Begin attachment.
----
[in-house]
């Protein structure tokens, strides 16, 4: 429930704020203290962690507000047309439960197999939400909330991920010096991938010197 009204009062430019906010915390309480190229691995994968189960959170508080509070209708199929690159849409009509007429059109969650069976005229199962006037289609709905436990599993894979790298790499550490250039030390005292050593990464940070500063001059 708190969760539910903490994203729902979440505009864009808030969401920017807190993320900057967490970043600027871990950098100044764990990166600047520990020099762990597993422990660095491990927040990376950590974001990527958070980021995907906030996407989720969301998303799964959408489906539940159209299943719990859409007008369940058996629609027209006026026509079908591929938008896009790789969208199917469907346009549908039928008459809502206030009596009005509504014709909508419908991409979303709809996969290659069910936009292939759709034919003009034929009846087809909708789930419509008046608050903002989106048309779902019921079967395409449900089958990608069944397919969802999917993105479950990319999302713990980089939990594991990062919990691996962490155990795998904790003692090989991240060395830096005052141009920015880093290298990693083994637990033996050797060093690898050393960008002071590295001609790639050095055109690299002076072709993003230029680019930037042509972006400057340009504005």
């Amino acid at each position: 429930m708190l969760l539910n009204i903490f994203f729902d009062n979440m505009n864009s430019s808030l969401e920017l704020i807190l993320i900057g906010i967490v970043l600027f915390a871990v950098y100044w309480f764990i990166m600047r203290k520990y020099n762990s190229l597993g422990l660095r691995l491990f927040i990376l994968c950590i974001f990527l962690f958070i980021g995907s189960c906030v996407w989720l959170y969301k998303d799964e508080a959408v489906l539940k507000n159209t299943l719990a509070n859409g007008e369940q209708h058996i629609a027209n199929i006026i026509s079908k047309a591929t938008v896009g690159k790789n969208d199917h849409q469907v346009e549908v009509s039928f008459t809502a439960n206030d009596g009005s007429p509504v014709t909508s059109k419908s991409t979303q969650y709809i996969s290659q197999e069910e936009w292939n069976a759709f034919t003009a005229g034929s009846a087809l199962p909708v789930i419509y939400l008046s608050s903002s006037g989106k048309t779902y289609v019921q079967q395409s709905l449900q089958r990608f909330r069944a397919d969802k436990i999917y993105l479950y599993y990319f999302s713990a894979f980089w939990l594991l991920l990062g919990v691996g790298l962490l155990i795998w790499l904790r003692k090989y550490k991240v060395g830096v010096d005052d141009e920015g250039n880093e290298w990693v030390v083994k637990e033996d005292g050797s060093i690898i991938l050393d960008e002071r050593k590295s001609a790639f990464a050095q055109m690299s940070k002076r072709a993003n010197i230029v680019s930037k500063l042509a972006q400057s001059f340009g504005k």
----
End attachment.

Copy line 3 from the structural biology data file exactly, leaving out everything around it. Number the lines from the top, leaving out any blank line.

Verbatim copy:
């Amino acid at each position: 429930m708190l969760l539910n009204i903490f994203f729902d009062n979440m505009n864009s430019s808030l969401e920017l704020i807190l993320i900057g906010i967490v970043l600027f915390a871990v950098y100044w309480f764990i990166m600047r203290k520990y020099n762990s190229l597993g422990l660095r691995l491990f927040i990376l994968c950590i974001f990527l962690f958070i980021g995907s189960c906030v996407w989720l959170y969301k998303d799964e508080a959408v489906l539940k507000n159209t299943l719990a509070n859409g007008e369940q209708h058996i629609a027209n199929i006026i026509s079908k047309a591929t938008v896009g690159k790789n969208d199917h849409q469907v346009e549908v009509s039928f008459t809502a439960n206030d009596g009005s007429p509504v014709t909508s059109k419908s991409t979303q969650y709809i996969s290659q197999e069910e936009w292939n069976a759709f034919t003009a005229g034929s009846a087809l199962p909708v789930i419509y939400l008046s608050s903002s006037g989106k048309t779902y289609v019921q079967q395409s709905l449900q089958r990608f909330r069944a397919d969802k436990i999917y993105l479950y599993y990319f999302s713990a894979f980089w939990l594991l991920l990062g919990v691996g790298l962490l155990i795998w790499l904790r003692k090989y550490k991240v060395g830096v010096d005052d141009e920015g250039n880093e290298w990693v030390v083994k637990e033996d005292g050797s060093i690898i991938l050393d960008e002071r050593k590295s001609a790639f990464a050095q055109m690299s940070k002076r072709a993003n010197i230029v680019s930037k500063l042509a972006q400057s001059f340009g504005k």